Once you have turned over one side you can add a slice of cheese on top.

I like to add slaw on top but you can top with anything you like.  In this case I added some smoked mackerel along with the slaw.


20170907_084518 Another option for breakfast is a topping of bacon. When I do this I first begin cooking the bacon and then the french toast in the same pan.


In summer it’s delicious with tomatoes, basil, black pepper and a drizzle of your favourite oil.  It’s a year round easy breakfast, lunch or dinner depending what you have in the fridge or garden to top it off and an option when the bread is no longer fresh and needs reviving.

A  weekend treat is to have a classic sweet French toast.  Just replace 1 tbsp of parmesan and the salt and pepper for 1 tbsp of caster sugar and either a dash of  vanilla essence or a grinding of nutmeg.  I like to make this sweet version using a raisin bread or sweet bread. Our local bakery Gilbert’s Fine Food’s Date and Walnut sourdough or their delicious and rich Brioche works a treat but when I use a sweet bread like these I just add 1 tsp of sugar.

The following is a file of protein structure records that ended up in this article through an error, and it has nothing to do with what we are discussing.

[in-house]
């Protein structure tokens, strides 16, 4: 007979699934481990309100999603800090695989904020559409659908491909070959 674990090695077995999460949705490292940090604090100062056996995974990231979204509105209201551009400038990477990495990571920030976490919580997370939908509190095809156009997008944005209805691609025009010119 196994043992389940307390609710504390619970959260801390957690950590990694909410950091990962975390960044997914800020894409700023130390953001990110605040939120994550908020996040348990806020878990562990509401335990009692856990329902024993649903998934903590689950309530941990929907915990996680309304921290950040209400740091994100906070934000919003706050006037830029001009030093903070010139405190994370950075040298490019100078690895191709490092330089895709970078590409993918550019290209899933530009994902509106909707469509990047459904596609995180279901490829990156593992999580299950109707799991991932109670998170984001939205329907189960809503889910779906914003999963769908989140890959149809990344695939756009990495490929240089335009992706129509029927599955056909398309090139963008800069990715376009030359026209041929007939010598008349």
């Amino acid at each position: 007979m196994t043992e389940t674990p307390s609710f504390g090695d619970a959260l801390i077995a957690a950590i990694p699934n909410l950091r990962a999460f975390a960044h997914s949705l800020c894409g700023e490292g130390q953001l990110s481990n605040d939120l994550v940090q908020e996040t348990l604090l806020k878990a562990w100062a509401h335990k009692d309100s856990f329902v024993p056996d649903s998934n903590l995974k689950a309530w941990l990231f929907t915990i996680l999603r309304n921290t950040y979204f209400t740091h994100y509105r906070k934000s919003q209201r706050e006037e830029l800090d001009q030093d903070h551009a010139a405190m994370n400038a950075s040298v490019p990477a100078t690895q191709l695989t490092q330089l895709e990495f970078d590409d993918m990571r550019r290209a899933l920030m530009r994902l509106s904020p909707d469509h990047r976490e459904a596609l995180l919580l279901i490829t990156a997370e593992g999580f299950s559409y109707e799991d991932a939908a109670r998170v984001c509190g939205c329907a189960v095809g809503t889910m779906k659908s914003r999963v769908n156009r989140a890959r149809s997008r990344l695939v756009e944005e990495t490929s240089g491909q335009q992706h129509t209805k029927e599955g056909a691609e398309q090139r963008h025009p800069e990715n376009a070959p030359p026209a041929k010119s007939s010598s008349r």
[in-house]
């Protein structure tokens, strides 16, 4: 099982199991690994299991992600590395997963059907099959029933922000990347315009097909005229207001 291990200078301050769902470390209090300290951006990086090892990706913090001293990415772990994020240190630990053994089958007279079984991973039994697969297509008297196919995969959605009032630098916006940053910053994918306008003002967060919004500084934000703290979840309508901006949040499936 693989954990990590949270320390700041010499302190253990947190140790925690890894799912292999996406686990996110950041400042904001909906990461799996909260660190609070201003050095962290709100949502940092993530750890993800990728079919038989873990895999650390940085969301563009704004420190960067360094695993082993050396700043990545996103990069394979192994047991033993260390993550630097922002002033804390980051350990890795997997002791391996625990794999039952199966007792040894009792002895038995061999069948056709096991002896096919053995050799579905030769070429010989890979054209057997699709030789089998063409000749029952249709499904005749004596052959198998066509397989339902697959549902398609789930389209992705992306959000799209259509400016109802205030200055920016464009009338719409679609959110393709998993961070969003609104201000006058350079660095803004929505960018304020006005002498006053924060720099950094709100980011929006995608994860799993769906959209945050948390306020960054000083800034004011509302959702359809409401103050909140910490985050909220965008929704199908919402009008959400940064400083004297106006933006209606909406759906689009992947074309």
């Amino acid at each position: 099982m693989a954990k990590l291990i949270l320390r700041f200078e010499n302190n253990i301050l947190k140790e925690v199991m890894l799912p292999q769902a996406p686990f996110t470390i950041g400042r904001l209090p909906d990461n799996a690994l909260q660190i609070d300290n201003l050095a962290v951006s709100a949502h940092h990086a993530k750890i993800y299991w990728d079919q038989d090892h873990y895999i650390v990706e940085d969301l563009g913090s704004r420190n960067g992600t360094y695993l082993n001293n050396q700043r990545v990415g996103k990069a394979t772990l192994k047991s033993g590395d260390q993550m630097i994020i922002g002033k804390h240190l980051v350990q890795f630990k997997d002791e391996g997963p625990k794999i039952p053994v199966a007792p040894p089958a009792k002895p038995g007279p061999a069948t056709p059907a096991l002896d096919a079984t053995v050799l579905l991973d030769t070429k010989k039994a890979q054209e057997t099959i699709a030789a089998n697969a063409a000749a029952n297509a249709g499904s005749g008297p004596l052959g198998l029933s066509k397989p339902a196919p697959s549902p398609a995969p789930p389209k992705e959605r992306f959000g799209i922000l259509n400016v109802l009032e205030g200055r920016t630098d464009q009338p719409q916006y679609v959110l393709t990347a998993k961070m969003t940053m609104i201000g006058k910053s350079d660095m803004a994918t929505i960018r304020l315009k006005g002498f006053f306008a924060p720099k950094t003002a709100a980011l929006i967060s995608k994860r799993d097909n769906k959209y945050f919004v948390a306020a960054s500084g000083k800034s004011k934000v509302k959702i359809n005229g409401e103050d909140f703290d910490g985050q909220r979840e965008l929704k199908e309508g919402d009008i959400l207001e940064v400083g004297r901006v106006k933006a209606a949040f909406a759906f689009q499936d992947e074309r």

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Date and Walnut sourdough from Gilbert’s Fine Food bakery, Dunedin.

Top with sliced banana or cooked apple, kefir or yoghurt and a little maple syrup. Our grandson Beau’s favourite is just with maple syrup.  My favourite of course is with my son’s preserved apricots – Augustines of Central.

Augustines preserved apricots are available at Farro Fresh stores in Auckland, Moore Wilson’s in Wellington, Provisions in Cromwell and Florences in Wanaka. They are tree ripened, spray free and processed by hand in a Central Otago Riesling syrup.

When spring gets here with longer days of daylight, I will want to spend more time outdoors so time saving dishes like this are useful.  One real time saver I have discovered this winter on a trip to Melbourne has been three little hand peelers….more on that next posting.